There are several styles of straw hats, but all of them are made of woven straw. Many of these hats are formed in a similar way to felt hats; they are softened by steam or by submersion in hot water, and then formed by hand or over a block. Finer and more expensive straw hats have a tighter and more consistent weave. Since it takes much more time to weave a larger hat than a smaller one, larger hats are more expensive.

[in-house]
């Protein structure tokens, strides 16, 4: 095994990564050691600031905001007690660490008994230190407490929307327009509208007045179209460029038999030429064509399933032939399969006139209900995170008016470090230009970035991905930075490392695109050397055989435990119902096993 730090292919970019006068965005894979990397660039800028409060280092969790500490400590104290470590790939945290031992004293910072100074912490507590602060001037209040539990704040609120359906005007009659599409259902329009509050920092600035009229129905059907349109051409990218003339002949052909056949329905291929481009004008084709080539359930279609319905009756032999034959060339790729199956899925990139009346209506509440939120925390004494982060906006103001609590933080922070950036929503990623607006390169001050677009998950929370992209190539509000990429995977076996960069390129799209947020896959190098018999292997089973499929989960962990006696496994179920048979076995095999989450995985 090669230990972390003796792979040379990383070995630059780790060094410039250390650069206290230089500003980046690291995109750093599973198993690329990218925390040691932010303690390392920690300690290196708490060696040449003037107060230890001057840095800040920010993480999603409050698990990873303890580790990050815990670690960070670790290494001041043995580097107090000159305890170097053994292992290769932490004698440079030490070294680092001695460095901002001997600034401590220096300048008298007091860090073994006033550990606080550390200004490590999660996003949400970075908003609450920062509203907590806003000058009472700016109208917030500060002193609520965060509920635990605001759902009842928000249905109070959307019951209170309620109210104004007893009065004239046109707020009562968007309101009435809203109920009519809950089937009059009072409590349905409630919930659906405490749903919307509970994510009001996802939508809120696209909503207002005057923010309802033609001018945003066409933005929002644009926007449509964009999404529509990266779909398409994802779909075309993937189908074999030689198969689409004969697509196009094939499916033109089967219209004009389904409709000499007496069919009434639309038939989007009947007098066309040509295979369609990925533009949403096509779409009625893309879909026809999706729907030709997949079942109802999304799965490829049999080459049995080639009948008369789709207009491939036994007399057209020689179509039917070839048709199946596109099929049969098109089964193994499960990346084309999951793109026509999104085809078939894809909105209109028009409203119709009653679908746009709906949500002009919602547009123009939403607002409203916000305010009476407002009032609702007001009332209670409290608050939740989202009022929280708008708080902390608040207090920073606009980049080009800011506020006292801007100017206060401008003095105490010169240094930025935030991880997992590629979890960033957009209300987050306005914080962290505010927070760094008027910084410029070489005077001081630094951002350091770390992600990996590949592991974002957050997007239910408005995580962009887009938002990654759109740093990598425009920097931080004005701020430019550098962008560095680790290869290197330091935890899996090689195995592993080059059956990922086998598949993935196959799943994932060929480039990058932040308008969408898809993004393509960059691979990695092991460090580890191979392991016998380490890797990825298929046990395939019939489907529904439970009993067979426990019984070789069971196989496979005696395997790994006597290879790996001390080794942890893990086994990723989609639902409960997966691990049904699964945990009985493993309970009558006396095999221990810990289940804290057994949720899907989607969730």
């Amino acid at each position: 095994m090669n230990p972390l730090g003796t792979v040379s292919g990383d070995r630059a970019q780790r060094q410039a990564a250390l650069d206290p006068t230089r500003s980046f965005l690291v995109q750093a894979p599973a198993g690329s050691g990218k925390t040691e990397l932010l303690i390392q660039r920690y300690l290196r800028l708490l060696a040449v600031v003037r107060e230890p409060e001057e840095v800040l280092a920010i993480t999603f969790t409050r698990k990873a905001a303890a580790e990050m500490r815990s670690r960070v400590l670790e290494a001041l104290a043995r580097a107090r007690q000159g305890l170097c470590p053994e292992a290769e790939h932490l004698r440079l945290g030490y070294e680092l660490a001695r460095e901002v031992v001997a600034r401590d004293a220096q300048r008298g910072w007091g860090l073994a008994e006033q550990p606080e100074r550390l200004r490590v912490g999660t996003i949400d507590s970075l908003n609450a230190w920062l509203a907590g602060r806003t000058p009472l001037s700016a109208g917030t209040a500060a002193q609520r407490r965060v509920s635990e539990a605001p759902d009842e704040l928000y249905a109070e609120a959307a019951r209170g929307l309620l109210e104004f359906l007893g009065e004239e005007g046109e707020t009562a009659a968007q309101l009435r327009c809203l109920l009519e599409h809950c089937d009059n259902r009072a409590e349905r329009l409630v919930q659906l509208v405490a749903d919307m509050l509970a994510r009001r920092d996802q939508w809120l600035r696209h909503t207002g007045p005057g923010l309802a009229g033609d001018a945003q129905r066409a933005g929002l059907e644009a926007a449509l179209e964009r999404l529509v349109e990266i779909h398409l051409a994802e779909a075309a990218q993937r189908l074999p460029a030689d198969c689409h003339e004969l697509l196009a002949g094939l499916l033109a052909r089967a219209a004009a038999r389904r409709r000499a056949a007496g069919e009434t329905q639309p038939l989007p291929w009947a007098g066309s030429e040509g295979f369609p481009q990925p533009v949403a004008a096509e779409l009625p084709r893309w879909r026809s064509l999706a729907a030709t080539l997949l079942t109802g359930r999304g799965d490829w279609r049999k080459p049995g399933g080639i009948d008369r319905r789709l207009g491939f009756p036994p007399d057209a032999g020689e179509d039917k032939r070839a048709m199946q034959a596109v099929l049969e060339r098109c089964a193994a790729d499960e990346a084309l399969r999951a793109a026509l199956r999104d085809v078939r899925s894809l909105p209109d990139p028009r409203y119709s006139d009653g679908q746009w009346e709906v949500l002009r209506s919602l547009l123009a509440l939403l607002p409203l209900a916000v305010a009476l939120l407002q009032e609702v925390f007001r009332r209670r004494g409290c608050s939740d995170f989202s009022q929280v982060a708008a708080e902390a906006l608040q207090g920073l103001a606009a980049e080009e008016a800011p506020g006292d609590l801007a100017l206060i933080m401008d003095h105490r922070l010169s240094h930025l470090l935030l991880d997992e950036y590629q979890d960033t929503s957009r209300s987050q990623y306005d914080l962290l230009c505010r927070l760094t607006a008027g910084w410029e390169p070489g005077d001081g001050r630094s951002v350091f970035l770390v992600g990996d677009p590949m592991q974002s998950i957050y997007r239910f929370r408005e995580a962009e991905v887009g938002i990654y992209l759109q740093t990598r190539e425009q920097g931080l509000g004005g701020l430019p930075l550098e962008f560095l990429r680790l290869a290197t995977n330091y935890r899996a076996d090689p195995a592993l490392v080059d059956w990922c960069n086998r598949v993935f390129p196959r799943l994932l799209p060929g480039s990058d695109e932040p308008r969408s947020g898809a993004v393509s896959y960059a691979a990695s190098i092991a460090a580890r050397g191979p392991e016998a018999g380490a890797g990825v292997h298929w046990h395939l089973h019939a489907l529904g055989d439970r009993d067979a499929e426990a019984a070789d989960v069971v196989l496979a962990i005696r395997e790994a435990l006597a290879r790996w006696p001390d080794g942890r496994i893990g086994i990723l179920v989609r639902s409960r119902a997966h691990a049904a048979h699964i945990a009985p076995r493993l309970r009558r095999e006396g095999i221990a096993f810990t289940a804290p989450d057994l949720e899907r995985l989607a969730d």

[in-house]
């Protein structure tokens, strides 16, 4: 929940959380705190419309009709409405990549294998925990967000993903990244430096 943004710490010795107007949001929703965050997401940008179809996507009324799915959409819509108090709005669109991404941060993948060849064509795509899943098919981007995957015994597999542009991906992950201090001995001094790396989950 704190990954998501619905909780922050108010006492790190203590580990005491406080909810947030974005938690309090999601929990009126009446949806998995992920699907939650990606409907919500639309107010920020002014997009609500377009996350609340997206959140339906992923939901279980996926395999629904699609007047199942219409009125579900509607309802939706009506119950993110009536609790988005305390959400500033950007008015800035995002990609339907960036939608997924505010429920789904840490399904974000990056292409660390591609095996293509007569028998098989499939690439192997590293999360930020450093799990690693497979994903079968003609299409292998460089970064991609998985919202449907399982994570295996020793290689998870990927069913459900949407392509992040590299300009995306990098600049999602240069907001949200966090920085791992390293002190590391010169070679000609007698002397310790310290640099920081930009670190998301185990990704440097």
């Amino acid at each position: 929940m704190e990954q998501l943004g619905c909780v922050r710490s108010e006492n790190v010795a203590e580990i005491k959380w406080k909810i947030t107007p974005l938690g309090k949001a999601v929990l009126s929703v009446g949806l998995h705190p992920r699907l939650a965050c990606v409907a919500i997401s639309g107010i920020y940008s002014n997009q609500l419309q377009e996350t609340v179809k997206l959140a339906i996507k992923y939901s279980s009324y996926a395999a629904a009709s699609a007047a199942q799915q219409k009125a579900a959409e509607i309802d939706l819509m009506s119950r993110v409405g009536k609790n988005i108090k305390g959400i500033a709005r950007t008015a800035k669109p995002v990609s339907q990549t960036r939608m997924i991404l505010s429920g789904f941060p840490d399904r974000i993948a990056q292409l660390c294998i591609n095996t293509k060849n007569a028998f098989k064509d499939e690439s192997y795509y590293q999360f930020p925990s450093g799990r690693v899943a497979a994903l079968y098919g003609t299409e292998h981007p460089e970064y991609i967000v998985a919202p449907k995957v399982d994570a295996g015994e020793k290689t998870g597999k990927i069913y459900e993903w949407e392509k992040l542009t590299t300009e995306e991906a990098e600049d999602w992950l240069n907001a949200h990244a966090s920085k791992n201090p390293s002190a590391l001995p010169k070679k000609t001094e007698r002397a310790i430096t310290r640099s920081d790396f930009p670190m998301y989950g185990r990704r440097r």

Straw hats have been worn consistently in Europe in the Summer since antiquity, and arguably are the least-changed form of headgear, since many medieval examples would draw no special attention if worn today. Many are to be seen in the famous calendar miniatures of the Très Riches Heures du Duc de Berry, worn by all classes, mostly by men. The Middle Ages also produced, among the more fashionably dressed, possibly the most spectacular straw hats ever seen on men in the West, notably those worn in the Arnolfini Portrait of 1434 by Jan van Eyck (tall, stained black) and by Saint George in a painting by Pisanello of around the same date (left). In the middle of the 18th century it was fashionable for rich ladies to dress as country girls with a wide brimmed straw hat to complete the look.